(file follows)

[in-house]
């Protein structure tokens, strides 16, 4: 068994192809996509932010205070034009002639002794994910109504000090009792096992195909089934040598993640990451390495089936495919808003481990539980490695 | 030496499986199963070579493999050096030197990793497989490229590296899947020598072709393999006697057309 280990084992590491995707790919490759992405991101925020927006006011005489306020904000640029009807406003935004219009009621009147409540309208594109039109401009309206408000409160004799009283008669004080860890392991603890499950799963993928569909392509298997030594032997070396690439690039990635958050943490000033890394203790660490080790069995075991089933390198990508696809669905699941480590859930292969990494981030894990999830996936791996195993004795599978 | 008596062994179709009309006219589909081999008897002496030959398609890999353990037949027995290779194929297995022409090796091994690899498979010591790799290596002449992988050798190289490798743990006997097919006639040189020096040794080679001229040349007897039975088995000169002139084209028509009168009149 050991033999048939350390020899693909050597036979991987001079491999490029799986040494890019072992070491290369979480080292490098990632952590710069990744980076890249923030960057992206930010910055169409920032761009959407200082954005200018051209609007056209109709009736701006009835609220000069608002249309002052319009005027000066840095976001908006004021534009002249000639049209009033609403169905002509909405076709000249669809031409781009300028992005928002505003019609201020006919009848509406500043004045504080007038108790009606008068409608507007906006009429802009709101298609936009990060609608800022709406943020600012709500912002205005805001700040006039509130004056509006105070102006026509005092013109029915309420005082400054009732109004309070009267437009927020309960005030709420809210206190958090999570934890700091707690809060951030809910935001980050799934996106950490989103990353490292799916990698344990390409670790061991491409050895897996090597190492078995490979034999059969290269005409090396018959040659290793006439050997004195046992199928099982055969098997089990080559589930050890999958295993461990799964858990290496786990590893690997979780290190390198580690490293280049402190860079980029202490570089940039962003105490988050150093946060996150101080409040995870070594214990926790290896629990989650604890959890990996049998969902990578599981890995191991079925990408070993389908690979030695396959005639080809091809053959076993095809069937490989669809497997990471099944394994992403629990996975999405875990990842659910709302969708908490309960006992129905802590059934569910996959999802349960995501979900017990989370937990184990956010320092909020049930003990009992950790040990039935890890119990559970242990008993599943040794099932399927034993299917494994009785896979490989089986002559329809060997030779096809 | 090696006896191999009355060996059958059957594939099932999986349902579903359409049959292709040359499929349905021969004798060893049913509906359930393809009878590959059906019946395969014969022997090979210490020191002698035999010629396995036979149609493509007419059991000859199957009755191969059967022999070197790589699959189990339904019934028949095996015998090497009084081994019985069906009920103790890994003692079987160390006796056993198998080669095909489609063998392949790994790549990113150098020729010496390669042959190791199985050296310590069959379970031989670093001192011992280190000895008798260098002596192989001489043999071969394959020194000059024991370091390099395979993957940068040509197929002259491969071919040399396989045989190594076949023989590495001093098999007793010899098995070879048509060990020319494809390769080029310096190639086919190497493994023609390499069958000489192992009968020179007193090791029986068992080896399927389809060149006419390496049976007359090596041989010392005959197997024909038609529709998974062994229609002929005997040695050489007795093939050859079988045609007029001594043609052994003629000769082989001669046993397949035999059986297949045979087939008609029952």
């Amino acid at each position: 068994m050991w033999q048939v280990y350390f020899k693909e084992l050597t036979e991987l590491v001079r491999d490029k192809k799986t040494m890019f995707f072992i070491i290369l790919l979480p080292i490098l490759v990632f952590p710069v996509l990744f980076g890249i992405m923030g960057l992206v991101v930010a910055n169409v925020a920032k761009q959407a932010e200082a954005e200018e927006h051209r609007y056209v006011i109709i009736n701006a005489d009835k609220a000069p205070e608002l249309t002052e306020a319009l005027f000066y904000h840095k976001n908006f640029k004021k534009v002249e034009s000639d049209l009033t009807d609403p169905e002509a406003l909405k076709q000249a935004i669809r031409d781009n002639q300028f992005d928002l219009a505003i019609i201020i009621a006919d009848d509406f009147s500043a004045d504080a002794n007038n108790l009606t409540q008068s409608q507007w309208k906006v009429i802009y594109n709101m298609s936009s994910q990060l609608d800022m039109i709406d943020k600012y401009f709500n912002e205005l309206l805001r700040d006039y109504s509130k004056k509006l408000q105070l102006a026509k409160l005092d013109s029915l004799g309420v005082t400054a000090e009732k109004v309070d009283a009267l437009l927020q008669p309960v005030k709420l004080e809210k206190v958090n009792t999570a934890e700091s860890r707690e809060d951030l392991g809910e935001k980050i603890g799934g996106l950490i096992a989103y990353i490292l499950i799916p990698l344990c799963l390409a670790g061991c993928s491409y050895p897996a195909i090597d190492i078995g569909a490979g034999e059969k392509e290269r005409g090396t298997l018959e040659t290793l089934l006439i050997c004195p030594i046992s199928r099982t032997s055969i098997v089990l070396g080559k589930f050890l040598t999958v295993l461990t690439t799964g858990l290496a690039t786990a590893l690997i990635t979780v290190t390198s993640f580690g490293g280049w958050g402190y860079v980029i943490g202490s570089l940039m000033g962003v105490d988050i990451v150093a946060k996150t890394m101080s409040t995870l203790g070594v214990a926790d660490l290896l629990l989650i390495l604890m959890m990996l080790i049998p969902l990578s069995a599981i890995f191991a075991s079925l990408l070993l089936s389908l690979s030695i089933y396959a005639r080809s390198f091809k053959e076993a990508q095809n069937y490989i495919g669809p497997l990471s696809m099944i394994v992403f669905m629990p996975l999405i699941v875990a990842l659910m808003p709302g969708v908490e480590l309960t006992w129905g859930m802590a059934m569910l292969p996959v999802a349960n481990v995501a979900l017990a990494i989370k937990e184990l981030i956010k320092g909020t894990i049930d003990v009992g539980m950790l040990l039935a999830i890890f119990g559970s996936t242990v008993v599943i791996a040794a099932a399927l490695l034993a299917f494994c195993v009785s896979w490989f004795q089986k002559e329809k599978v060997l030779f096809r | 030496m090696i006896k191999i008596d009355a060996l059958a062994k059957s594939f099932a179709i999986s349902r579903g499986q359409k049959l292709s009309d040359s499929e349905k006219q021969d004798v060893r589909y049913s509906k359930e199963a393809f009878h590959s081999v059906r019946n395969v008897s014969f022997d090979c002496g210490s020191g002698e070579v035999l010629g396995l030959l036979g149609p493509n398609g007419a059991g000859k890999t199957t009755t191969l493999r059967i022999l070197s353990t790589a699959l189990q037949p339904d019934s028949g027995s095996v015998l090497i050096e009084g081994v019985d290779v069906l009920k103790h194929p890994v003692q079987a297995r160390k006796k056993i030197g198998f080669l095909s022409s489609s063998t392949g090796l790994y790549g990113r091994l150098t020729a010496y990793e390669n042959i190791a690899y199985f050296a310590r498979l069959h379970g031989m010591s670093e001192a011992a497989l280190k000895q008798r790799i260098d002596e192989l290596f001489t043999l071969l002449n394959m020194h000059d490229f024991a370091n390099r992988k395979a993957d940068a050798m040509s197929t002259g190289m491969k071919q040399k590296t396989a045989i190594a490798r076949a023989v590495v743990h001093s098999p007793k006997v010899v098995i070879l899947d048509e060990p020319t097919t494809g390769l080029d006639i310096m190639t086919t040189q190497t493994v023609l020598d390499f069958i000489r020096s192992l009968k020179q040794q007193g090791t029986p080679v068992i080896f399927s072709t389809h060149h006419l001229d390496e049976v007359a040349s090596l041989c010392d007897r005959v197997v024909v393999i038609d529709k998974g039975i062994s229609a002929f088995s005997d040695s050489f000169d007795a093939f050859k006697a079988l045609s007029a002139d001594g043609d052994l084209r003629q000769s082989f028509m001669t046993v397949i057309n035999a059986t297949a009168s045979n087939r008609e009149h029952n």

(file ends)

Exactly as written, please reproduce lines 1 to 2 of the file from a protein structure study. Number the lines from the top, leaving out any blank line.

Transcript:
[in-house]
């Protein structure tokens, strides 16, 4: 068994192809996509932010205070034009002639002794994910109504000090009792096992195909089934040598993640990451390495089936495919808003481990539980490695 | 030496499986199963070579493999050096030197990793497989490229590296899947020598072709393999006697057309 280990084992590491995707790919490759992405991101925020927006006011005489306020904000640029009807406003935004219009009621009147409540309208594109039109401009309206408000409160004799009283008669004080860890392991603890499950799963993928569909392509298997030594032997070396690439690039990635958050943490000033890394203790660490080790069995075991089933390198990508696809669905699941480590859930292969990494981030894990999830996936791996195993004795599978 | 008596062994179709009309006219589909081999008897002496030959398609890999353990037949027995290779194929297995022409090796091994690899498979010591790799290596002449992988050798190289490798743990006997097919006639040189020096040794080679001229040349007897039975088995000169002139084209028509009168009149 050991033999048939350390020899693909050597036979991987001079491999490029799986040494890019072992070491290369979480080292490098990632952590710069990744980076890249923030960057992206930010910055169409920032761009959407200082954005200018051209609007056209109709009736701006009835609220000069608002249309002052319009005027000066840095976001908006004021534009002249000639049209009033609403169905002509909405076709000249669809031409781009300028992005928002505003019609201020006919009848509406500043004045504080007038108790009606008068409608507007906006009429802009709101298609936009990060609608800022709406943020600012709500912002205005805001700040006039509130004056509006105070102006026509005092013109029915309420005082400054009732109004309070009267437009927020309960005030709420809210206190958090999570934890700091707690809060951030809910935001980050799934996106950490989103990353490292799916990698344990390409670790061991491409050895897996090597190492078995490979034999059969290269005409090396018959040659290793006439050997004195046992199928099982055969098997089990080559589930050890999958295993461990799964858990290496786990590893690997979780290190390198580690490293280049402190860079980029202490570089940039962003105490988050150093946060996150101080409040995870070594214990926790290896629990989650604890959890990996049998969902990578599981890995191991079925990408070993389908690979030695396959005639080809091809053959076993095809069937490989669809497997990471099944394994992403629990996975999405875990990842659910709302969708908490309960006992129905802590059934569910996959999802349960995501979900017990989370937990184990956010320092909020049930003990009992950790040990039935890890119990559970242990008993599943040794099932399927034993299917494994009785896979490989089986002559329809060997030779096809 | 090696006896191999009355060996059958059957594939099932999986349902579903359409049959292709040359499929349905021969004798060893049913509906359930393809009878590959059906019946395969014969022997090979210490020191002698035999010629396995036979149609493509007419059991000859199957009755191969059967022999070197790589699959189990339904019934028949095996015998090497009084081994019985069906009920103790890994003692079987160390006796056993198998080669095909489609063998392949790994790549990113150098020729010496390669042959190791199985050296310590069959379970031989670093001192011992280190000895008798260098002596192989001489043999071969394959020194000059024991370091390099395979993957940068040509197929002259491969071919040399396989045989190594076949023989590495001093098999007793010899098995070879048509060990020319494809390769080029310096190639086919190497493994023609390499069958000489192992009968020179007193090791029986068992080896399927389809060149006419390496049976007359090596041989010392005959197997024909038609529709998974062994229609002929005997040695050489007795093939050859079988045609007029001594043609052994003629000769082989001669046993397949035999059986297949045979087939008609029952």